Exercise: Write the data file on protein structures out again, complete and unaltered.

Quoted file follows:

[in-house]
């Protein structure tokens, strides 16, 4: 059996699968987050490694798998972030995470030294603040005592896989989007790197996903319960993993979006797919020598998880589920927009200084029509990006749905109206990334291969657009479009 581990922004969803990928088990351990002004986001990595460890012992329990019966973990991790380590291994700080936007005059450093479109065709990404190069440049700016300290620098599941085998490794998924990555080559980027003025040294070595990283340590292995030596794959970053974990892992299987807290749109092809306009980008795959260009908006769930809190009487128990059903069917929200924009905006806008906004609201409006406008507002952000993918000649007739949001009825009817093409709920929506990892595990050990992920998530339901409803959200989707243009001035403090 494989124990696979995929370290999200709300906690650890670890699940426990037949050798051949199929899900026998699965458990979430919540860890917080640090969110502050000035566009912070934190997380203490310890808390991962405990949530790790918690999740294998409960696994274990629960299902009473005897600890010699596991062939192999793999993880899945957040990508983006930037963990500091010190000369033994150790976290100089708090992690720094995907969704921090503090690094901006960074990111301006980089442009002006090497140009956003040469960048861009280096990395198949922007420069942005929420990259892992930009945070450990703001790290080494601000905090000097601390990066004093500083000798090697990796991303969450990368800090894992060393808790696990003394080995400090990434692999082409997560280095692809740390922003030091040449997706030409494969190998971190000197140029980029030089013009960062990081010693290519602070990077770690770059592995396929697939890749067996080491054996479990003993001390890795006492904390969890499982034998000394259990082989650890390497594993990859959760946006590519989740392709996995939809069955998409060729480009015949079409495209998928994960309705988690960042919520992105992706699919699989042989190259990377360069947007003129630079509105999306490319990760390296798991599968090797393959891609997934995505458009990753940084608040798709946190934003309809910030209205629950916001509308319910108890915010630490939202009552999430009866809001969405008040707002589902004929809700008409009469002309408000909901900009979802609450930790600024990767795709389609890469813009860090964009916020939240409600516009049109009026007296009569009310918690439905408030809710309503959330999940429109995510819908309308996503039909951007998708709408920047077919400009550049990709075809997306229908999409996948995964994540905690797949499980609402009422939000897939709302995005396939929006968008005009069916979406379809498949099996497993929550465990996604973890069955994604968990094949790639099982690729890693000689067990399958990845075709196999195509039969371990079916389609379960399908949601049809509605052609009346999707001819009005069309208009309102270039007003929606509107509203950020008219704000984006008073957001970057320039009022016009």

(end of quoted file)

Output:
[in-house]
């Protein structure tokens, strides 16, 4: 059996699968987050490694798998972030995470030294603040005592896989989007790197996903319960993993979006797919020598998880589920927009200084029509990006749905109206990334291969657009479009 581990922004969803990928088990351990002004986001990595460890012992329990019966973990991790380590291994700080936007005059450093479109065709990404190069440049700016300290620098599941085998490794998924990555080559980027003025040294070595990283340590292995030596794959970053974990892992299987807290749109092809306009980008795959260009908006769930809190009487128990059903069917929200924009905006806008906004609201409006406008507002952000993918000649007739949001009825009817093409709920929506990892595990050990992920998530339901409803959200989707243009001035403090 494989124990696979995929370290999200709300906690650890670890699940426990037949050798051949199929899900026998699965458990979430919540860890917080640090969110502050000035566009912070934190997380203490310890808390991962405990949530790790918690999740294998409960696994274990629960299902009473005897600890010699596991062939192999793999993880899945957040990508983006930037963990500091010190000369033994150790976290100089708090992690720094995907969704921090503090690094901006960074990111301006980089442009002006090497140009956003040469960048861009280096990395198949922007420069942005929420990259892992930009945070450990703001790290080494601000905090000097601390990066004093500083000798090697990796991303969450990368800090894992060393808790696990003394080995400090990434692999082409997560280095692809740390922003030091040449997706030409494969190998971190000197140029980029030089013009960062990081010693290519602070990077770690770059592995396929697939890749067996080491054996479990003993001390890795006492904390969890499982034998000394259990082989650890390497594993990859959760946006590519989740392709996995939809069955998409060729480009015949079409495209998928994960309705988690960042919520992105992706699919699989042989190259990377360069947007003129630079509105999306490319990760390296798991599968090797393959891609997934995505458009990753940084608040798709946190934003309809910030209205629950916001509308319910108890915010630490939202009552999430009866809001969405008040707002589902004929809700008409009469002309408000909901900009979802609450930790600024990767795709389609890469813009860090964009916020939240409600516009049109009026007296009569009310918690439905408030809710309503959330999940429109995510819908309308996503039909951007998708709408920047077919400009550049990709075809997306229908999409996948995964994540905690797949499980609402009422939000897939709302995005396939929006968008005009069916979406379809498949099996497993929550465990996604973890069955994604968990094949790639099982690729890693000689067990399958990845075709196999195509039969371990079916389609379960399908949601049809509605052609009346999707001819009005069309208009309102270039007003929606509107509203950020008219704000984006008073957001970057320039009022016009």